You can over-extend a metaphor. Take the whole thing about variety being the spice of life. Well of course it is. But which spice? Is it cinnamon, which goes well with all sorts of things, but eventually seems a bit bland? Or is it chilli, which really adds some zing, but can easily become overpowering? You see? I’ve over-extended the metaphor.
Now, of course, when I start speaking about God as my heavenly Father, we’re on safer ground. Perhaps. One assumes that it was he who decided whether I got a heavenly X-chromosome or a heavenly Y-chromosome, but didn’t bring me to spiritual birth, as that’s a mother’s job; that he taught me to ride a spiritual bike without stabilizers, but has never done my heavenly laundry because he can never remember whether blue should go in a whites wash or a dark wash. There I go again. Over-extending metaphors.
Of course, the reason I bring up this whole dreary mess is that, in the little story I’m about to embark upon, there is some degree of interchangeability of what might be deemed the role of “Father” and “Mother”. Much as is the case in the examples above…
Elías can walk. He’s more a fan of “cruising” around, holding onto furniture (or legs) but now and again he will raise his hands in the air and, with a look of triumph, totter the five or six steps to the arms of mum and dad.
Of course, some jobs still require a good honest crawl, as was the case when we were on holiday last week in what they laughably refer to as a “caravan”*. Because when you’re treasure-hunting, you have to crawl. There are yesterday’s cornflakes to be discovered (and eaten); sea-shells to be discovered (and tested for edibility). And one morning, there was the underside of Oliver’s bed.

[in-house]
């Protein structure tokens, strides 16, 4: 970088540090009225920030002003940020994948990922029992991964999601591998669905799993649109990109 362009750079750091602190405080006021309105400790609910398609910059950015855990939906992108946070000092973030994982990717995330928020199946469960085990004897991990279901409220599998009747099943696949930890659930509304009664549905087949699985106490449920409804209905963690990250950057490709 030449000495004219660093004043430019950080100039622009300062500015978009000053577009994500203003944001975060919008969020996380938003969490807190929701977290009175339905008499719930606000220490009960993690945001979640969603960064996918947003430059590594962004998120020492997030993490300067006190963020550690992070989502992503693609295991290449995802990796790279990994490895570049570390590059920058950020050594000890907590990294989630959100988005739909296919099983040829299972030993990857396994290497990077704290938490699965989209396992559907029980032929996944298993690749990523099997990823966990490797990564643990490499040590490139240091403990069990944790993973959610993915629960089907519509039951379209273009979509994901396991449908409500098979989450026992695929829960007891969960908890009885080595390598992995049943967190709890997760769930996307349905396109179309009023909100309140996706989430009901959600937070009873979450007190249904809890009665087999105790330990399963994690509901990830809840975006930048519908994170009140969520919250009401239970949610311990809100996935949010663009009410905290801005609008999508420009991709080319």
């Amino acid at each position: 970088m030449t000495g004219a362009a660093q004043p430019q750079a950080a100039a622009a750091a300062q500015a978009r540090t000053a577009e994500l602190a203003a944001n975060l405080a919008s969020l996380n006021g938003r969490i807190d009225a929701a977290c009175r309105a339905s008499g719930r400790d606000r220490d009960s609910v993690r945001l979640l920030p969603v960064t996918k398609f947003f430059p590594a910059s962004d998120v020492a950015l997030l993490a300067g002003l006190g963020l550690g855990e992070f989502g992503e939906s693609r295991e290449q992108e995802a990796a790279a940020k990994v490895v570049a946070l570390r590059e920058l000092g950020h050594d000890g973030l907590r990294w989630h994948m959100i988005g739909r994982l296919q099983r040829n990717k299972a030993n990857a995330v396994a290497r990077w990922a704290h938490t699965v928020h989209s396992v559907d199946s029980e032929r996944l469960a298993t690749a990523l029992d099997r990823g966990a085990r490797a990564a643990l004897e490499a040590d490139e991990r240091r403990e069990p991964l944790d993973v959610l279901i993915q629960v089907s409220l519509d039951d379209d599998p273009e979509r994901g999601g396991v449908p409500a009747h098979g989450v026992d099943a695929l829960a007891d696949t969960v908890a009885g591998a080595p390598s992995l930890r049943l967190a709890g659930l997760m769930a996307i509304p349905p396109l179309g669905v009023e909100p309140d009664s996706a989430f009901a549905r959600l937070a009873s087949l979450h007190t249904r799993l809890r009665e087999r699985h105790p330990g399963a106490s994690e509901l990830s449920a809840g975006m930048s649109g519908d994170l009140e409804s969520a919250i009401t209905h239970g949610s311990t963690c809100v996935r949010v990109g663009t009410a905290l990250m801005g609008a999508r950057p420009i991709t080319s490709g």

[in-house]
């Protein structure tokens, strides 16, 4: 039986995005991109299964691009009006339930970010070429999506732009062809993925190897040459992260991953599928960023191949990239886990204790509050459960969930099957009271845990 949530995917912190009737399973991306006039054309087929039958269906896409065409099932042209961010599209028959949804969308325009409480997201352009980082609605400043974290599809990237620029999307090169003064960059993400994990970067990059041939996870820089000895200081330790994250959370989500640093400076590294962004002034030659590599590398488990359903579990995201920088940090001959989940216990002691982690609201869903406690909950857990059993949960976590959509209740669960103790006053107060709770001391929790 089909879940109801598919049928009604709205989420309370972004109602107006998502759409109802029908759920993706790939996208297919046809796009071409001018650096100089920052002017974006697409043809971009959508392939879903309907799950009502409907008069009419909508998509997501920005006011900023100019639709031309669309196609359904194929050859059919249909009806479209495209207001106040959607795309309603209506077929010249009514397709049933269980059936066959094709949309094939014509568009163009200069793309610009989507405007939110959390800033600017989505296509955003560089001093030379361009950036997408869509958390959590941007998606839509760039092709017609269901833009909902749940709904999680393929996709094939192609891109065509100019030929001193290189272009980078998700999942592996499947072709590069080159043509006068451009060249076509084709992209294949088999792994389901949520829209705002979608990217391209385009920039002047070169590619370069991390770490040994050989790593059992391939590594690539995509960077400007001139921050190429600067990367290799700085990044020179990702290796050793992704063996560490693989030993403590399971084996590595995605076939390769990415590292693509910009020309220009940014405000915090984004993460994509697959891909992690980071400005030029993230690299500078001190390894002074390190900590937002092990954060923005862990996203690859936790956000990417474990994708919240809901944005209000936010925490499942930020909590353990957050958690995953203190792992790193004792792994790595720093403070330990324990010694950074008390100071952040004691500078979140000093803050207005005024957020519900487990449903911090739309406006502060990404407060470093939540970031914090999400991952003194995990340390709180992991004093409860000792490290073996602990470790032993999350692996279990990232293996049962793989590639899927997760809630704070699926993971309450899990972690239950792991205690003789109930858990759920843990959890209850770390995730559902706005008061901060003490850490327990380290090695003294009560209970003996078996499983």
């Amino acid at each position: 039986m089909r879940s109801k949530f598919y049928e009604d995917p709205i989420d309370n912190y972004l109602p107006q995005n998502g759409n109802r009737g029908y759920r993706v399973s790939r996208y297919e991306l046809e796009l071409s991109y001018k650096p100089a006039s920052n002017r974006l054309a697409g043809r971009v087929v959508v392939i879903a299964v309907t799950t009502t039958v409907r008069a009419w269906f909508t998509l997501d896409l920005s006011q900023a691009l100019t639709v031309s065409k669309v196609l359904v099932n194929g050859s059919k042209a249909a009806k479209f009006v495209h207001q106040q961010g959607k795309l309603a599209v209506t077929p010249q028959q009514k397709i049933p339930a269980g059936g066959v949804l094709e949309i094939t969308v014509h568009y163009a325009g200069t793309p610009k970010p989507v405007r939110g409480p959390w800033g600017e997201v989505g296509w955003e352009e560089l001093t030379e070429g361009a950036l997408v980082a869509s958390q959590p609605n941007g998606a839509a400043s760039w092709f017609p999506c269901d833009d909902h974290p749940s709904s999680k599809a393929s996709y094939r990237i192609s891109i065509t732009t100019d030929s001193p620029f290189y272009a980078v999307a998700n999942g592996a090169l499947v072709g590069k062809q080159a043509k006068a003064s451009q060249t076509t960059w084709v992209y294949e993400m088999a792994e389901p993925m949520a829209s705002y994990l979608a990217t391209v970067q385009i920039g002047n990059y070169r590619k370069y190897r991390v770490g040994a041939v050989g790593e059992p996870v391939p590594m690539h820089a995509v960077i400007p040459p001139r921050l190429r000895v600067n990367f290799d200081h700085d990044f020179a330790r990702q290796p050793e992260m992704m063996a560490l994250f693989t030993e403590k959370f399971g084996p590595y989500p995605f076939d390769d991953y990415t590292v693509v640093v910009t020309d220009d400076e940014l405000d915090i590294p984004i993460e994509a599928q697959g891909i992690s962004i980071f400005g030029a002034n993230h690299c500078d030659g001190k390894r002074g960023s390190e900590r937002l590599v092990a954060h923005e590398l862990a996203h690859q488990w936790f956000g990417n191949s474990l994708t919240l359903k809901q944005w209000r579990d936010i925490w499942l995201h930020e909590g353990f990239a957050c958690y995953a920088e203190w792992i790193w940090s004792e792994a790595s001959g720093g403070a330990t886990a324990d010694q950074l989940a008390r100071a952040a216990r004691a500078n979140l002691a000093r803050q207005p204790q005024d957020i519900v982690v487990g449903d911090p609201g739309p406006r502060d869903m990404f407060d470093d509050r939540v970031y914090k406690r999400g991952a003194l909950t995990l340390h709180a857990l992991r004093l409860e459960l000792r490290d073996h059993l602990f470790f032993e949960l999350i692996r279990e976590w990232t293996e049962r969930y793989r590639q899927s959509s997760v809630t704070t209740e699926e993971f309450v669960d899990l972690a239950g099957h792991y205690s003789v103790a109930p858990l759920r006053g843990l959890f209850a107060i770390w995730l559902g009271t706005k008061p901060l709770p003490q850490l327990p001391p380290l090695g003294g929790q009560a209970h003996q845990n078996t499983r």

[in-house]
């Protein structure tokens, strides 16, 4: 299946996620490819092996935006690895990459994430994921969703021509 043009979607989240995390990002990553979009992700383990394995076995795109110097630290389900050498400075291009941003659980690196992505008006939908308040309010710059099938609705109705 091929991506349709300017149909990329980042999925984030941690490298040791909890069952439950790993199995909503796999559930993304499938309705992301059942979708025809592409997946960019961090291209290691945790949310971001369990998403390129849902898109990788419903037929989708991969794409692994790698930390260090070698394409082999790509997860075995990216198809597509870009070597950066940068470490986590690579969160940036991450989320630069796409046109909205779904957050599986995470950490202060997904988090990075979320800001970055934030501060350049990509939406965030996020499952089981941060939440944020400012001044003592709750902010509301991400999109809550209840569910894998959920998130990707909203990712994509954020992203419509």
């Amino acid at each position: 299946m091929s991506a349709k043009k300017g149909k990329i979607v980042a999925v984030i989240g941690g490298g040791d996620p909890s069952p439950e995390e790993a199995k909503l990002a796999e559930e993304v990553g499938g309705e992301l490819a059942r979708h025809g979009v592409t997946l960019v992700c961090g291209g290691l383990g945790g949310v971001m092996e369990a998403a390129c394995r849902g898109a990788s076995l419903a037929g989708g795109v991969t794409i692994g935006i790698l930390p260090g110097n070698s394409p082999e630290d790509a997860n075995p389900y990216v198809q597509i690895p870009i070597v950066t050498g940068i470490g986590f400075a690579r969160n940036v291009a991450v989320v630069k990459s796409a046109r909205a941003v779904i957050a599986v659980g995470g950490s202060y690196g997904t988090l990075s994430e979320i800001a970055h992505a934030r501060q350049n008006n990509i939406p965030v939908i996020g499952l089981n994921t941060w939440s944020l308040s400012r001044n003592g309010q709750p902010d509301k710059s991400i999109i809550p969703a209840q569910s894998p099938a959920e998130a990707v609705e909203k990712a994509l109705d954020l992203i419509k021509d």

He wormed his way under, and we were able to track his progress by a series of delighted cooing noises at each new discovery. Finally, he emerged holding his two greatest treasures. The look of elation on his face was truly something to behold, as he held aloft a hairband and a sock.
He pulled himself to his feet, raised his hands in the air, and confidently began to walk towards mummy with his treasures to present. First one step; then another; then, disaster! He lost his footing and went tumbling to the ground.
Immediately the tears started and his arms stretched out for mummy as he howled at the misery and injustice of it all. And as mummy reached down and picked him up, he let go of his treasures, allowing them to fall away, to just be in mummy’s arms.
He made the smart choice: When I feel the ground vanish beneath my feet, and begin to howl at the misery and injustice of life, I wonder how often I just cling to my treasures. I wonder how often I forget to simply let my treasures go, and allow my heavenly Father pick me up and hold me.
© 2010 Paul Brownnutt
* I’ve lived in proper rented accommodation with less space
[Originally Published 18th April 2010]